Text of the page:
Tell us about the cast, who are the stars?

We found some great Actors. Adelyne Waimiru our lead actress was part of a big casting call. She was too young but very fascinating – but since THE best makeup artists in Kenya already were on board (Suki Kibungury and Valery Mdeizi) we decided to work with her and make her older.

We rehearsed a lot and worked on her part. The teacher played by Abdiweli Rakim Faarah is not an actor but was part of the project ‘Fishing without Nets’ so he had some set experience. He did a great job – rehearsing with him and other non-actors was very intense… it is important to help the actors to enter the emotional area of the character but more important to help them find their way out again. Most of our cast and extras weren‘t actors but they invested a lot of themselves and their personal experiences in the movie and I am very grateful for this. It also took a lot of courage to be part of a project with this topic.

Bakhad Abdirahman and Faysal Ahmed also starred in the Movie Captain Phillips with Tom Hanks. They also supported the project and flew in from America to help us make this happen.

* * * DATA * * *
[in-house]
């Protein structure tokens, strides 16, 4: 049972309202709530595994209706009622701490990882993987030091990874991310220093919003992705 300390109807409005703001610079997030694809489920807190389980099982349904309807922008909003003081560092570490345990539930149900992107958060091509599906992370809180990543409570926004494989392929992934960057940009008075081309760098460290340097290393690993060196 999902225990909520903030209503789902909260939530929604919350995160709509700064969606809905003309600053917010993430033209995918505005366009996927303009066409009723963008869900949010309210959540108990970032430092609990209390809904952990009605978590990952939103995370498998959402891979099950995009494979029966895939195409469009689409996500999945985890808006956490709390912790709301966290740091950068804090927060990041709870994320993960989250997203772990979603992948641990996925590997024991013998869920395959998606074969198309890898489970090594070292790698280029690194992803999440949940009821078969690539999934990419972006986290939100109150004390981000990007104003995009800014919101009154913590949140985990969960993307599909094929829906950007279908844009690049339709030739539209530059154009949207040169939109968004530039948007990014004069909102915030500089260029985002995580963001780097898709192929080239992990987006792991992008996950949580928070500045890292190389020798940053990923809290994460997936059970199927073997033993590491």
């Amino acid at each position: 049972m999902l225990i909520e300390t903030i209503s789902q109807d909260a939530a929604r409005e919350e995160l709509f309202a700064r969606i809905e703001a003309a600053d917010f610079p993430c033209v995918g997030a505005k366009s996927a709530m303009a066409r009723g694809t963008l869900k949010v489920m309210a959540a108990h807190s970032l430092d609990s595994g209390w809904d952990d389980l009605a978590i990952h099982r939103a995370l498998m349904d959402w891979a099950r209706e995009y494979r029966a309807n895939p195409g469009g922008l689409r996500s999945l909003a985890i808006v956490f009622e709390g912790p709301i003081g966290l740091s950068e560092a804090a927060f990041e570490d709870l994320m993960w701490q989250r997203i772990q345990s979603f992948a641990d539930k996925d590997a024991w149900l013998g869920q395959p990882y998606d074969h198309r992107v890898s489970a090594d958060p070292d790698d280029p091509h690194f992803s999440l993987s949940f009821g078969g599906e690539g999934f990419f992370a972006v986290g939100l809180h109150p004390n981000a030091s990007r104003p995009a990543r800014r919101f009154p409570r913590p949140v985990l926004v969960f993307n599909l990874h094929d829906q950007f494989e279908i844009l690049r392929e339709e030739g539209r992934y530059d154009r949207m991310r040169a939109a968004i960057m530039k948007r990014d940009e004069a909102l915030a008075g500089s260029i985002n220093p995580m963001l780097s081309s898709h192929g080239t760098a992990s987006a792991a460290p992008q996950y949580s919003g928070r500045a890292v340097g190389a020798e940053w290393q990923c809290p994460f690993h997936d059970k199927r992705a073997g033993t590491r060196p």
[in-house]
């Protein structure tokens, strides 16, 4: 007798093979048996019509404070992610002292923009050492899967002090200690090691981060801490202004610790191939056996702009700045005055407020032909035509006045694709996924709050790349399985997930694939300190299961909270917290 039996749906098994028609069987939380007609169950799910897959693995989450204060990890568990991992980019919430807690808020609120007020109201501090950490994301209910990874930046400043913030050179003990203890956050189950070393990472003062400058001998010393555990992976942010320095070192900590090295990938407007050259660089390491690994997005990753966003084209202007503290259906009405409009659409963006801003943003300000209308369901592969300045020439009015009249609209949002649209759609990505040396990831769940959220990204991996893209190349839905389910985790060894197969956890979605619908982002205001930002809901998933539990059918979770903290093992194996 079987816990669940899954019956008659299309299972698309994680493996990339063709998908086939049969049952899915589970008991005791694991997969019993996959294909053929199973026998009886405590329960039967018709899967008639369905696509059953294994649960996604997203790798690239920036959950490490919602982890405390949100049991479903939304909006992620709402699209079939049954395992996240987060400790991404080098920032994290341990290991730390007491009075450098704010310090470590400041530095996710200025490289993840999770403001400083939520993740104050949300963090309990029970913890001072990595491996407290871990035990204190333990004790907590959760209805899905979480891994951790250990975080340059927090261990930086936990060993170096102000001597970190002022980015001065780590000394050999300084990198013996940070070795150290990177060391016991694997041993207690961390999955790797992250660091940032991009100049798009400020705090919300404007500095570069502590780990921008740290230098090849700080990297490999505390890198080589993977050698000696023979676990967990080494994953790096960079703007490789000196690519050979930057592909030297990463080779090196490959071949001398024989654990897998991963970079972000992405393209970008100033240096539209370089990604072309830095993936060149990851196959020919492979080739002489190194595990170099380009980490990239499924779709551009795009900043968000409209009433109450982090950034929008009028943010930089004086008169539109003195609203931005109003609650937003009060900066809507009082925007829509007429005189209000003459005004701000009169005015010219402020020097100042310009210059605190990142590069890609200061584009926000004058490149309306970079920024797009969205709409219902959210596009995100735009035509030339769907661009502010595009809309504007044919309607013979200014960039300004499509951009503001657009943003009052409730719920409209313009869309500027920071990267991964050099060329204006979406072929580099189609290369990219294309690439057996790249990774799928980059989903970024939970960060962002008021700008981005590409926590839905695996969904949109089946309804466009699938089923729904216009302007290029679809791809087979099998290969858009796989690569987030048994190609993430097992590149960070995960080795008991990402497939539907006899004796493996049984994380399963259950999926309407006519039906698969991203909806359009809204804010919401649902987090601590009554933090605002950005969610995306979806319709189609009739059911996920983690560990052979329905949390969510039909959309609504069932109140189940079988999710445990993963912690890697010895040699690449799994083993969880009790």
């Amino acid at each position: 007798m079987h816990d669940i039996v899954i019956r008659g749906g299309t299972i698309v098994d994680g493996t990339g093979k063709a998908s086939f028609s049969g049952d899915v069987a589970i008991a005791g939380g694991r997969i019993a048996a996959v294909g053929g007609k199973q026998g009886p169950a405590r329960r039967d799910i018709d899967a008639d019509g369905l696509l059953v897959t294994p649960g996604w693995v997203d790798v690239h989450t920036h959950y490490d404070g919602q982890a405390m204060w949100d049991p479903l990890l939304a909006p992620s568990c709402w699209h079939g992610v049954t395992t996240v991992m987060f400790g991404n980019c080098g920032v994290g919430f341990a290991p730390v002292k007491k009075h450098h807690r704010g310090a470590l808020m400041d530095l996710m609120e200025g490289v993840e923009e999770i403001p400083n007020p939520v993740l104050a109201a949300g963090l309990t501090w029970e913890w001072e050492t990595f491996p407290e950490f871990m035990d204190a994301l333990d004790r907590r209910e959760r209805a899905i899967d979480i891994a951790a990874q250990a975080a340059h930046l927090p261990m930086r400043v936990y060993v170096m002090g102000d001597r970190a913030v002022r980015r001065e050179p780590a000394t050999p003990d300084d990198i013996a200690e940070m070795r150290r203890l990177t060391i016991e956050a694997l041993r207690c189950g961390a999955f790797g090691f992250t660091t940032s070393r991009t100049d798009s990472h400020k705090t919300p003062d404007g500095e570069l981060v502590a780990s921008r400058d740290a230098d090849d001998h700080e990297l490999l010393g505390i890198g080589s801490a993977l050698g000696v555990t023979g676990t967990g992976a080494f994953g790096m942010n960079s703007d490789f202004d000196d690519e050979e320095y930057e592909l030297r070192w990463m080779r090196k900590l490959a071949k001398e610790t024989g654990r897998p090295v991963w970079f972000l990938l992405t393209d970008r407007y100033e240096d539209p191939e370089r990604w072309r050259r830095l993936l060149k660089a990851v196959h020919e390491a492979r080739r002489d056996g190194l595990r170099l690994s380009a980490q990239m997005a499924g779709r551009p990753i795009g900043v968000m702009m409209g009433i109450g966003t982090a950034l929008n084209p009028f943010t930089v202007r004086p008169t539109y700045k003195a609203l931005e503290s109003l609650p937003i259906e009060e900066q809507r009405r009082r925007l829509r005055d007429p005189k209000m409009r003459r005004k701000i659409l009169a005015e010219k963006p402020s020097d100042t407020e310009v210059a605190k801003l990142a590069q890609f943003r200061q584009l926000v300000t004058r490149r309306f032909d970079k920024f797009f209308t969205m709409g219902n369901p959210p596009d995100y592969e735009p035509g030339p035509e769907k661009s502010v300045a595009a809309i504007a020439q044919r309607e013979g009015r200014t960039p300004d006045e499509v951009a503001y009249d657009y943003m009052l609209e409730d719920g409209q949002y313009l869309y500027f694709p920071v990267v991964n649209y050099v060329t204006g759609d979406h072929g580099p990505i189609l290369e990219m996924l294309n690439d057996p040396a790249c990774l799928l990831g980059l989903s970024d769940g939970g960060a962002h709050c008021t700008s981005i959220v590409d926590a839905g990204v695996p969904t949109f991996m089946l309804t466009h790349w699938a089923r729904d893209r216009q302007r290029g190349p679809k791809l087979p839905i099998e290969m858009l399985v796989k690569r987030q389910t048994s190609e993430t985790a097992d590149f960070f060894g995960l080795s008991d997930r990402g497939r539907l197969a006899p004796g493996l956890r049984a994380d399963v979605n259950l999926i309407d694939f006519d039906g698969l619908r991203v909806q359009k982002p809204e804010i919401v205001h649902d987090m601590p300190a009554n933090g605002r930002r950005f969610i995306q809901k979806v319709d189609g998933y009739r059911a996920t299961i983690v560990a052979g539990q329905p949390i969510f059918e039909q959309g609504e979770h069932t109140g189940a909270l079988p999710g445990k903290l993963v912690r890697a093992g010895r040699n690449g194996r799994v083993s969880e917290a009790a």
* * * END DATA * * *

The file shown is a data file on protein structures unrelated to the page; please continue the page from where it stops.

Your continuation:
When and where can we expect to see ‘Wate Wote’?

So far you can only see it on Film Festivals…

What are your influences as a filmmaker?

I spend my youth in school theatre – I became a costume tailor and I studied acting and singing in Vienna – So my influences are not only from movies and filmmakers….

My biggest influence is the art of authenticity and how people can ‘create’ it. I love experiencing new perspectives through art… I want to experience Art and Films with all my senses and I try to create something, that touches people on different levels – makes them smell, feel, hear, see and taste… and in the best case open up new perspectives…

So my biggest influence seems to be every Art project that inspires me by being truthful or creating true emotions

What advice would you give any up-and-coming filmmakers, trying to crack the industry?